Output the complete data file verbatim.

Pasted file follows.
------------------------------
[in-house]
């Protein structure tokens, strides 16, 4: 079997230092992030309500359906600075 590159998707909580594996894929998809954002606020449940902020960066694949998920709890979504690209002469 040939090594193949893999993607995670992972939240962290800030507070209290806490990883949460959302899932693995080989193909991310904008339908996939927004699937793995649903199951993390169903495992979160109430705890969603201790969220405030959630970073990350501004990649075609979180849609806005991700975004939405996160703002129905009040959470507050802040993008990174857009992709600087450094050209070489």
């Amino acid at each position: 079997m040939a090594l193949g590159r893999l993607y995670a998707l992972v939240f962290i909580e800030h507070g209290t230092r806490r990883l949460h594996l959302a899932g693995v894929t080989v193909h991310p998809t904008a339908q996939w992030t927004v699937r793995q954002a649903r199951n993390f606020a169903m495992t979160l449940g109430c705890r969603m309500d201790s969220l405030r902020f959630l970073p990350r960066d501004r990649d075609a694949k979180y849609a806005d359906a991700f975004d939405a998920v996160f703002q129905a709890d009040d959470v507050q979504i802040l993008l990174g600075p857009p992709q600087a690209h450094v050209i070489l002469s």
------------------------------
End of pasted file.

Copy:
[in-house]
């Protein structure tokens, strides 16, 4: 079997230092992030309500359906600075 590159998707909580594996894929998809954002606020449940902020960066694949998920709890979504690209002469 040939090594193949893999993607995670992972939240962290800030507070209290806490990883949460959302899932693995080989193909991310904008339908996939927004699937793995649903199951993390169903495992979160109430705890969603201790969220405030959630970073990350501004990649075609979180849609806005991700975004939405996160703002129905009040959470507050802040993008990174857009992709600087450094050209070489």
């Amino acid at each position: 079997m040939a090594l193949g590159r893999l993607y995670a998707l992972v939240f962290i909580e800030h507070g209290t230092r806490r990883l949460h594996l959302a899932g693995v894929t080989v193909h991310p998809t904008a339908q996939w992030t927004v699937r793995q954002a649903r199951n993390f606020a169903m495992t979160l449940g109430c705890r969603m309500d201790s969220l405030r902020f959630l970073p990350r960066d501004r990649d075609a694949k979180y849609a806005d359906a991700f975004d939405a998920v996160f703002q129905a709890d009040d959470v507050q979504i802040l993008l990174g600075p857009p992709q600087a690209h450094v050209i070489l002469s």